Tuesday, February 24, 2015

So you slept through science class–part 11: What is a watershed?

I often ask my students, “what is a watershed?”  They immediately focus on the “water” part of the word.  Actually, a “watershed” is about the land; it’s an area of land that drains to a specific waterbody.  My local watershed is the Accotink creek watershed.  If we zoom out, I live in the Chesapeake Bay watershed.  What’s the name of your watershed?

So why is it so important to be familiar with your watershed?  Because, everything that happens on the land, eventually impacts the water.  Let’s take a look at my watershed, the Chesapeake Bay watershed.  This watershed has the largest land to water ratio in the world – 16:1!  Areas from 6 states (about 64,000 square miles) drain into the Chesapeake Bay, and the activities of the 17 million people who live in the watershed directly affect the waters of the Chesapeake Bay.  Every time anyone in the watershed fertilizes his garden, washes her car, drives her car, or salts the sidewalk for ice, it affects the quality of water in the Chesapeake Bay.  The same is true for every watershed.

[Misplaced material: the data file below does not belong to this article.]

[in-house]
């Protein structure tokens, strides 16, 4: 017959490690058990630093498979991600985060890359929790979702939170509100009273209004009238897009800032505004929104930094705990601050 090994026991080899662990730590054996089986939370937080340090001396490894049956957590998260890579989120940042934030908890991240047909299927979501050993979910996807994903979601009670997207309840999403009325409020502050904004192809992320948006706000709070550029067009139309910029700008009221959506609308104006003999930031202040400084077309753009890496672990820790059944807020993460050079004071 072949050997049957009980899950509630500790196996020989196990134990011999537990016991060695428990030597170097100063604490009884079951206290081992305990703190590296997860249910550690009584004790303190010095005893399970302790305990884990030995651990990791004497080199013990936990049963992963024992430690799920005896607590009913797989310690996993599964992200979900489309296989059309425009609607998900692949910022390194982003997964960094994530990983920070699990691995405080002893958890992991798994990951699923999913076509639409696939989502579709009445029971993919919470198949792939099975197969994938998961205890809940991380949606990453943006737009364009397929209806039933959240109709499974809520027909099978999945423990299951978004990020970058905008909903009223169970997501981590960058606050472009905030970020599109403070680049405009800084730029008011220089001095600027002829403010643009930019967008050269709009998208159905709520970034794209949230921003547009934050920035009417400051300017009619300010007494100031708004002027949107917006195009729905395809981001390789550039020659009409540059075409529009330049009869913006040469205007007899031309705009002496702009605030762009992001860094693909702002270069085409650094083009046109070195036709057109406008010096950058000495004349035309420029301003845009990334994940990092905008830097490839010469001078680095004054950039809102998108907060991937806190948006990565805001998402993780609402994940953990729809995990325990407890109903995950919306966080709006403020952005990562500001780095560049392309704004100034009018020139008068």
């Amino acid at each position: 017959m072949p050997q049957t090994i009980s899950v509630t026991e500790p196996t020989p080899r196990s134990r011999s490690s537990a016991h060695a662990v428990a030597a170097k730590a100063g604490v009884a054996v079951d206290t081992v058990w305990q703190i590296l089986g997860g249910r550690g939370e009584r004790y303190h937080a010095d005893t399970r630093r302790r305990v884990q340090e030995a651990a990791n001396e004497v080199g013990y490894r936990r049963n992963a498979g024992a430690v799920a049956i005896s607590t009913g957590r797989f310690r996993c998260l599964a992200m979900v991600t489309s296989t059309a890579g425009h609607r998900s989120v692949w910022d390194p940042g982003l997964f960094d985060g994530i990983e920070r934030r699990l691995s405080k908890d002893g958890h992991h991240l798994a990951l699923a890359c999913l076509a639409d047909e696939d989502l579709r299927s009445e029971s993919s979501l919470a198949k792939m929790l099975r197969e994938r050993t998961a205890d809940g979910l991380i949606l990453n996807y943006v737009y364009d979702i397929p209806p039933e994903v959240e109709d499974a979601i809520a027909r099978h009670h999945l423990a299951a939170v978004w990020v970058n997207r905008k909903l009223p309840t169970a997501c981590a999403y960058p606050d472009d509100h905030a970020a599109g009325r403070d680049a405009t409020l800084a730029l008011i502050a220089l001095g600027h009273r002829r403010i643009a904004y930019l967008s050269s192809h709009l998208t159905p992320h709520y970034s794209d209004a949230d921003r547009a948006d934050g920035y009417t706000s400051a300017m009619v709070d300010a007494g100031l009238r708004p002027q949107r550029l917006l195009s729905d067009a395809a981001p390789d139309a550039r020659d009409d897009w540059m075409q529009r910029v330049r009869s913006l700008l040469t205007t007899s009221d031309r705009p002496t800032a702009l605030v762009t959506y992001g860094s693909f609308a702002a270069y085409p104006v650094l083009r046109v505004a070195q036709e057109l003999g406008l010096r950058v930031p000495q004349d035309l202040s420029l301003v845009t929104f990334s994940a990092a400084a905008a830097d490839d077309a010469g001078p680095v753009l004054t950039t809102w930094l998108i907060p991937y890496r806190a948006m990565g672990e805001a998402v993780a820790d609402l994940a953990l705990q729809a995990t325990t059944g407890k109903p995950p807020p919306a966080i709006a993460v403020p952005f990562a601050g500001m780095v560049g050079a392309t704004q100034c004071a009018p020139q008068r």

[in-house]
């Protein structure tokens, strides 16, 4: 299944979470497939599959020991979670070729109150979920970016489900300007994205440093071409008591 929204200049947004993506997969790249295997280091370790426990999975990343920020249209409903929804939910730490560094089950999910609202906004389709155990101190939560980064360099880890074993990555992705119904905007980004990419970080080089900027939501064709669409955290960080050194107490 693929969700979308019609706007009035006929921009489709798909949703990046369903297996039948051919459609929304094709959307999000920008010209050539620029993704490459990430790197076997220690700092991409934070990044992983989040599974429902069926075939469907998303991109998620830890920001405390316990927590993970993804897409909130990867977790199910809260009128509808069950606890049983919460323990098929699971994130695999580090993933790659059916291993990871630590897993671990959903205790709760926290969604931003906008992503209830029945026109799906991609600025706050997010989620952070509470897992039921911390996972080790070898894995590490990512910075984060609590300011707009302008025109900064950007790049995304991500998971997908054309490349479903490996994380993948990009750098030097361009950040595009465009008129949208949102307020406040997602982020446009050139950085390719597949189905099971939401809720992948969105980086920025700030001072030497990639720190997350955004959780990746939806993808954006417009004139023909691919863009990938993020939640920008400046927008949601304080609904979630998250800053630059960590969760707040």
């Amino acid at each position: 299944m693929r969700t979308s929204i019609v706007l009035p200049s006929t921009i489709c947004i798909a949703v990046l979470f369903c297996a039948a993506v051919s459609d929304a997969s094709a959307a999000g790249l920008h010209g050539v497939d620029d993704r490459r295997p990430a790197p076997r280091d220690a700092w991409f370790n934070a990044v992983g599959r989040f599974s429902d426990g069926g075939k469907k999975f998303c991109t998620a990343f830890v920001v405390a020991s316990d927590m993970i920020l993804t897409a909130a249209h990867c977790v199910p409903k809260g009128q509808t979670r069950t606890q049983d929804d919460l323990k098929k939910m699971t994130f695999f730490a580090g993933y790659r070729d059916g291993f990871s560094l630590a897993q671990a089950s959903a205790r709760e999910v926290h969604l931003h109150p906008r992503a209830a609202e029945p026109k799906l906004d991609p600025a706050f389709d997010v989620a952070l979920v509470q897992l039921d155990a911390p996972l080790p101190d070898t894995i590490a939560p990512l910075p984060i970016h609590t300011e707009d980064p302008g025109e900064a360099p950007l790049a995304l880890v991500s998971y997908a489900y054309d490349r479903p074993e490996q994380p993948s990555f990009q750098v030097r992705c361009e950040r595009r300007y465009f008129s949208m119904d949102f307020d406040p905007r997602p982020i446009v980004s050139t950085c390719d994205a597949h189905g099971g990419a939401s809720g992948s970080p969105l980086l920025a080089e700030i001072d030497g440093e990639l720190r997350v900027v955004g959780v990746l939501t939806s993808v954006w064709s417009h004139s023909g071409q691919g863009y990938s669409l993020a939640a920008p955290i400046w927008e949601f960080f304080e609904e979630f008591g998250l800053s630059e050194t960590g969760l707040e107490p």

Learn which watershed you live in using this simple website where you can search using your zipcode.  After you know your watershed, the website can also help you find groups working on water quality issues in your area!

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